I also agree that convenience is *everything*. So I'll back up the idea of needing to find a convenient way to lower the temperature of your stored food from the 80+ range to at least the 60-65 F range - there are lots of things "modern" people tend to store in the fridge that would be fine at 60-65 F, better at 55 F, but certainly don't require fridge temperature.



You're talking my language, lol. My goal is always to keep it simple.

Looking at that excellent link above, a cellar will need to start at 5 feet down and go deeper to do you much good. Would the terrain of your land allow you to dig into the side of a hill to help? If you do try to build something, I'd plant lots of shade in layers above it! Plant evapotranspiration has been shown to reduce temperatures more than non-living shade. Hmmm... combination root cellar and hugelculture? You could start a trend!

The other aspects no-one's mentioned are the natural water table height (winter or summer) and the flood risk. Both of those are moving targets with some of the weather-weirding that's happening, so if I was going to the trouble of building something, I'd chose to err on the pessimistic side so I wouldn't loose my food at exactly the time I might need it the most.



Lots of good ideas here. I'm in the northwest part of the state, so no worries about water table height. Our house is on a slope, so it's possible we could dig into a hill somewhat. Just not sure if it would be deep enough. My husband thought about digging out the crawlspace under the pantry.

Have you looked at the double stoneware jar with wet sand between them trick being used in some hot countries? I don't know if they'd have the same effect in a humid environment, as I think they've been proposed for hot dry climates. That said, coupled with a deep cellar, it might give you a few more degrees.



A Zeer pot. Yes, I have. Our humidity is too high, however, so the dampness in the sand was slow to evaporate and I couldn't get much of a temperature difference.
 
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the root cellar that came with my place in tn is extremely humid at certain times of year and is full of mold and spider webs, I think it needs to be deeper in ground with water proof floor, but I'm no expert. only good aspect is it does not freeze in there even when 20 degrees outside.
 
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Kim Goodwin wrote:It looks like people have covered a lot of ideas.  Here are a couple more.  First is one that I don't know if it would work in an area with high humidity - it's basically a huge, walk-in version of the "pot-in-a-pot" method described by Jay Angler just above.  It is not refrigeration, just a cooling chamber.  The directions and video are here: Access Agriculture Making a Cooling Chamber for Tomatoes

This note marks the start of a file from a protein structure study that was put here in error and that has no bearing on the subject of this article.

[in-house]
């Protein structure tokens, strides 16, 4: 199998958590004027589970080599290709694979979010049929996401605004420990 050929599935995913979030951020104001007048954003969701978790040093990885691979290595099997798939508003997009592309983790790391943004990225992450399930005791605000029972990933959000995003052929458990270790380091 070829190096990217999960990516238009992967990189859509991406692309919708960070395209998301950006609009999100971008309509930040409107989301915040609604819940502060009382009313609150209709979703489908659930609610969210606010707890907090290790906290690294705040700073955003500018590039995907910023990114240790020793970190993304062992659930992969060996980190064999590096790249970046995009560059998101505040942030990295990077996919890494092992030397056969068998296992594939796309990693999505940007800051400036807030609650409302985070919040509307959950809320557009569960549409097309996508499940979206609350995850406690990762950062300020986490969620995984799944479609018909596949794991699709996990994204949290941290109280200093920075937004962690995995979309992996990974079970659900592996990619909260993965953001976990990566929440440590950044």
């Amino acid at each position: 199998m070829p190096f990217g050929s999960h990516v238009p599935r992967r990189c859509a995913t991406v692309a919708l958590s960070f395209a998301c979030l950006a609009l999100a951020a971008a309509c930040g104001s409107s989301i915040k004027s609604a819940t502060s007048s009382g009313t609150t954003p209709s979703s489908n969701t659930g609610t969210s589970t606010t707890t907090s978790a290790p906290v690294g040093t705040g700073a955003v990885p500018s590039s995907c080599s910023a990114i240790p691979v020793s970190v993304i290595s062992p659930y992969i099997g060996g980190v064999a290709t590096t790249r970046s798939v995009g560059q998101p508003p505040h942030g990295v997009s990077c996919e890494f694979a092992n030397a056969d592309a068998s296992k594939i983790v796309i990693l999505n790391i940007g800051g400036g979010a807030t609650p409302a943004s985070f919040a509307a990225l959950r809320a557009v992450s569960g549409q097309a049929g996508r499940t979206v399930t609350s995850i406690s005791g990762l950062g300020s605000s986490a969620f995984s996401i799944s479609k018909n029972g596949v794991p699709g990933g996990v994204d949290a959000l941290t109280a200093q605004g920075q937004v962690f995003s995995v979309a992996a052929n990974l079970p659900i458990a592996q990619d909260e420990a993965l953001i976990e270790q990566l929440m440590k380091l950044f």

Very interesting. The video does make it seem like they are in a dry climate, though. I mentioned I couldn't get a Zeer pot-in-pot to cool much, so I'm guessing it would be the same with the cooling chamber.

Another possible option...you can make a cold-as-you-want-it refrigerator quite easily out of a chest freezer and it uses roughly half of the electricity of the freezer.  We have one set up and we just use a simple kegerator thermostat  - no wiring or drilling or modification necessary.  You can do it cheaper, I believe, if you are willing to play with wiring.  But we didn't want to permanently change that chest freezer.  
. . . .

I've found it incredibly convenient.  We have a very small regular upright refrigerator, and the 7 cu ft chest fridge is where we store our vegetables.  This allows us to store about two weeks worth for two people who eat mostly vegetables.  I was surprised that I find it easier to pull out and search for veggies in the chest fridge rather than a regular fridge.



YES! A chest fridge is one of the things I am planning to do! My current set-up is that I have a chest freezer and second fridge in my pantry. That doesn't help my situation because they produce heat. We're in the final steps of moving the freezer out to our enclosed back porch where we'll set it up on solar. We just have to finish the wiring and make sure the battery bank is fully charged. Then we can plug it into the inverter.

Then we'll add a small 5-cubic-foot freezer to convert to a chest fridge. My second pantry fridge is old and a real energy guzzler. I'll get rid of it.

The root cellar, then just seemed like the next step for intermediate temp storage for potatoes, winter squash, apples, sweet potatoes, etc. Also my crocks of olive oil stored cheeses. Jay's right in that there are so many things that don't need refrigeration. I'd love to get more things out of the fridge.

Even though I'm not a fan of plastic at all, it ended up solving a storage issue.  We found that plastic organizers keep mushrooms fresh way, way, way longer than anything else we tried.  Paper bags mold in a chest fridge...  I think the chest fridge holds moisture more than an upright one.  Oh, we also have a container of zeolite in there, to help absorb the gases that make plants mature/ripen/rot.  

Two things I learned about chest freezers... only a few brands will warranty their freezers in high temps, like up to 110F.  Be sure to read the warranty before buying!  And second, many Danby chest freezers have a 5 year warranty.  That seems to be the longest we found for a regular chest freezer.  Chest freezers I've had in the past tended to last a really long time anyways, but most have a 1 year warranty.



Lots of good tips here. Thanks!